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November 26, 2013

Supreme Court Will Take Up Religious-Freedom Challenge to Obamacare's Contraceptive Mandate


There are four cases the Supreme Court will review. In two cases, including the Hobby Lobby challenge, a court found for the plaintiffs; in the other two, courts ruled, get this, that the federal government has the power, and here I quote directly from the decisions, "to do like, whatever, man."

As there's a split in how the Courts of Appeal have ruled, it requires the Supreme Court to harmonize the decisions.

Arguments probably would take place in late March with a decision expected in late June.

The key issue is whether profit-making corporations can assert religious beliefs under the 1993 Religious Freedom Restoration Act...

The administration wants the court to hear its appeal of the Denver-based federal appeals court ruling in favor of Hobby Lobby, an Oklahoma City-based arts and crafts chain that calls itself a "biblically founded business" and is closed on Sundays....

The 10th U.S. Circuit Court of Appeals said corporations can be protected by the 1993 law in the same manner as individuals, and "that the contraceptive-coverage requirement substantially burdens Hobby Lobby and Mardel's rights under" the law.

In its Supreme Court brief, the administration said the appeals court ruling was wrong and, if allowed to stand would make the law "a sword used to deny employees of for-profit commercial enterprises the benefits and protections of generally applicable laws."

In two other cases, courts ruled for the administration.

The Administration seems to define a conscience exception for the religiously-observant as a "sword."

All this stuff is about birth control, something that can be had for $100 per year, or less, of course. So the question is not about money or denying "benefits;" the benefits, tangibly speaking, are trivial.

It's about coercing one culture -- a traditionalist, religious one -- to accept the dominance of another culture -- "progressive," secularist.

Drew points out in an email that the instant case does not provide much opportunity to scale back Obamacare very much at all. At most, it seems, the Supreme Court would write a conscience exception into the law.

I have a wonderful fantasy, though. I've mentioned this fantasy before: The fantasy that the Supreme Court, looking at the wreckage of Obamacare, will seize upon an excuse to revisit the last Obamacare ruling. Not explicitly, mind you, but revisit it nonetheless.

My fantasy is that they are looking for any plausible contrivance by which to invalidate the law.

Gabe will say I'm a dreamer, but I'm not the only one.

What would that contrivance look like? All I can imagine is something like this (and I do realize this is a stretch):

The law of Obamacare is incomplete and offensive to the Constitution in that it requires, according to Obama, constant modifications by unilateral executive action. The law, then, is not really a law, but, as Charles C.W. Cooke termed it, an "Enabling Act" that effectively delegates an enormous amount of legislative power to the executive -- which is forbidden. Minor things can be delegated to the executive (the Court has blessed the regulatory state, in which Congress passes laws, but the executive writes the actual regulations giving specificity to those commands and forbiddances), but this limited blessing of an already constitutionally-shaky state of affairs cannot be stretched and extended infinitely.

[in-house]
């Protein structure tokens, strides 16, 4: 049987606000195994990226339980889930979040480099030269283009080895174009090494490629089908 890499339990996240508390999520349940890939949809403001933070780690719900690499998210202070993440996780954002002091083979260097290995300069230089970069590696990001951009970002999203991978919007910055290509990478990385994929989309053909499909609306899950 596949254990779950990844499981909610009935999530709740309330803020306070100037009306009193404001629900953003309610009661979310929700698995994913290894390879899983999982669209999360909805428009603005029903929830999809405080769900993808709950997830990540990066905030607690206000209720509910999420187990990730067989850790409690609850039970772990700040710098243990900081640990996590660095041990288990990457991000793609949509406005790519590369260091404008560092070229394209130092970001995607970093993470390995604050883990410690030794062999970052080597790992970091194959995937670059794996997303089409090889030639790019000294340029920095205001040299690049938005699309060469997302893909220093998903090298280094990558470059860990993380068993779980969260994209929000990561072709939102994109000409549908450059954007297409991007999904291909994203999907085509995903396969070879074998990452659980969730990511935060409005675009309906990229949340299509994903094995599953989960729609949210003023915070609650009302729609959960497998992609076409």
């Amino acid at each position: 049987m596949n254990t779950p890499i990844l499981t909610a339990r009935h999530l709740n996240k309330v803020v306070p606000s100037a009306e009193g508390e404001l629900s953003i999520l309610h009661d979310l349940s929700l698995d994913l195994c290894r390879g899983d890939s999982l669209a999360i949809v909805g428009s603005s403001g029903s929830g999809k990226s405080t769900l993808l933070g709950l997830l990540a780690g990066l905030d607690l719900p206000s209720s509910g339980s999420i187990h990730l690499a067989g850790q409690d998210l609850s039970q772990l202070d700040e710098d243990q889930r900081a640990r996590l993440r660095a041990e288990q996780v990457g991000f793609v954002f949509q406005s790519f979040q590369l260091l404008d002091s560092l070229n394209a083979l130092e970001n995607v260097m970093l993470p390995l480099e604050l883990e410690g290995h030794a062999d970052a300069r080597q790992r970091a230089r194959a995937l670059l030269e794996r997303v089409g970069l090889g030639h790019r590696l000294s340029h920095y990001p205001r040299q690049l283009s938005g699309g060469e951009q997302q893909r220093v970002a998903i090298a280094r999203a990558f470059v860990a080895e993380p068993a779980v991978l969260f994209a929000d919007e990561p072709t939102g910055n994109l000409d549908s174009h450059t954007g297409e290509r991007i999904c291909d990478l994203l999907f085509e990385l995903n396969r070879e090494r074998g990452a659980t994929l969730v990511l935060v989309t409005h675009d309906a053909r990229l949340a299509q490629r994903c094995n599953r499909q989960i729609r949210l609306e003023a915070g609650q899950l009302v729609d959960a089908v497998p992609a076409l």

It cannot be extended to an executive power to rewrite the explicit text of the law.

So that's my fantasy-- that the Supreme Court will use this challenge to begin asking if Obamacare is actually a "law" or an impermissible "enabling act" which serves to transfer an unconstitutional amount of legislative power from Congress to the President.

How would they do that? Well, they wouldn't even have to strike the law down. They could say: The Administration and Congress have until January 1, 2015 to cover all these questions by actual law (that is, they have until that date to rewrite Obamacare such that it conforms to the standards of an actual law) or else the law will be stricken.

I do know this is a fantasy. I know Gabe is right when he says (or will say) I'm a dreamer. And I think it's sort of irresponsible to suggest fantasy as analysis.

However: I do think the Supreme Court -- especially John "It's a Tax" Roberts -- is feeling some buyer's remorse. And the Supreme Court is, get this, a political institution.

If Roberts blessed Obamacare to make the Court popular (which was one of his reasons, Jan Crawford reported: to preserve the popularity and authority of hte court), then towards what outcome would that motivation lead him now?

Oh Right: dananjcon writes:

Remember, ACA has no severability clause. If anything is unconstitutional, they 'may' strike the entire act.

I forgot.

Corrected: Gabe tells me there are four cases that need to be harmonized here, and they split 2 for plaintiffs, 2 for government. I have corrected (I had written there were three cases, 1 found in favor of plaintiffs, 2 in favor of government).


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posted by Ace at 12:11 PM

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